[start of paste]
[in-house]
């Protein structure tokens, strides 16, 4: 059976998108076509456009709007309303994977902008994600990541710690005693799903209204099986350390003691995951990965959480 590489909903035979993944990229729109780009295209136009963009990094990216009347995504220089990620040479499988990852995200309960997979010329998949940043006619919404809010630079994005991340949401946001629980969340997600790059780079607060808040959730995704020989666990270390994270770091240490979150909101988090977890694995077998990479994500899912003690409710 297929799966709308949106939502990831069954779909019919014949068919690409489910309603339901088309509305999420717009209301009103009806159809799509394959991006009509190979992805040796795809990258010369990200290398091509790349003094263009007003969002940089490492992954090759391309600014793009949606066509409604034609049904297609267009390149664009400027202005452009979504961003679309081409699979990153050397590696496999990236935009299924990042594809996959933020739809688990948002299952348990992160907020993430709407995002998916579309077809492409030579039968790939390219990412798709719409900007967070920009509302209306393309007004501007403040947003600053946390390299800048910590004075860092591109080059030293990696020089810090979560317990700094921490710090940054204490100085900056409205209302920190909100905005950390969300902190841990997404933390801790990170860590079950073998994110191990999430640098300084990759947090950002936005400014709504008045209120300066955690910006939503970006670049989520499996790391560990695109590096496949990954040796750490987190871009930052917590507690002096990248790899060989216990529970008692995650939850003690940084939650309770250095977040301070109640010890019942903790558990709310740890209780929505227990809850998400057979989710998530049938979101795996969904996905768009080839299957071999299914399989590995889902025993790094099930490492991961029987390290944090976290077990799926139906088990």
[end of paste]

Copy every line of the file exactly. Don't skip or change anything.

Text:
[in-house]
């Protein structure tokens, strides 16, 4: 059976998108076509456009709007309303994977902008994600990541710690005693799903209204099986350390003691995951990965959480 590489909903035979993944990229729109780009295209136009963009990094990216009347995504220089990620040479499988990852995200309960997979010329998949940043006619919404809010630079994005991340949401946001629980969340997600790059780079607060808040959730995704020989666990270390994270770091240490979150909101988090977890694995077998990479994500899912003690409710 297929799966709308949106939502990831069954779909019919014949068919690409489910309603339901088309509305999420717009209301009103009806159809799509394959991006009509190979992805040796795809990258010369990200290398091509790349003094263009007003969002940089490492992954090759391309600014793009949606066509409604034609049904297609267009390149664009400027202005452009979504961003679309081409699979990153050397590696496999990236935009299924990042594809996959933020739809688990948002299952348990992160907020993430709407995002998916579309077809492409030579039968790939390219990412798709719409900007967070920009509302209306393309007004501007403040947003600053946390390299800048910590004075860092591109080059030293990696020089810090979560317990700094921490710090940054204490100085900056409205209302920190909100905005950390969300902190841990997404933390801790990170860590079950073998994110191990999430640098300084990759947090950002936005400014709504008045209120300066955690910006939503970006670049989520499996790391560990695109590096496949990954040796750490987190871009930052917590507690002096990248790899060989216990529970008692995650939850003690940084939650309770250095977040301070109640010890019942903790558990709310740890209780929505227990809850998400057979989710998530049938979101795996969904996905768009080839299957071999299914399989590995889902025993790094099930490492991961029987390290944090976290077990799926139906088990």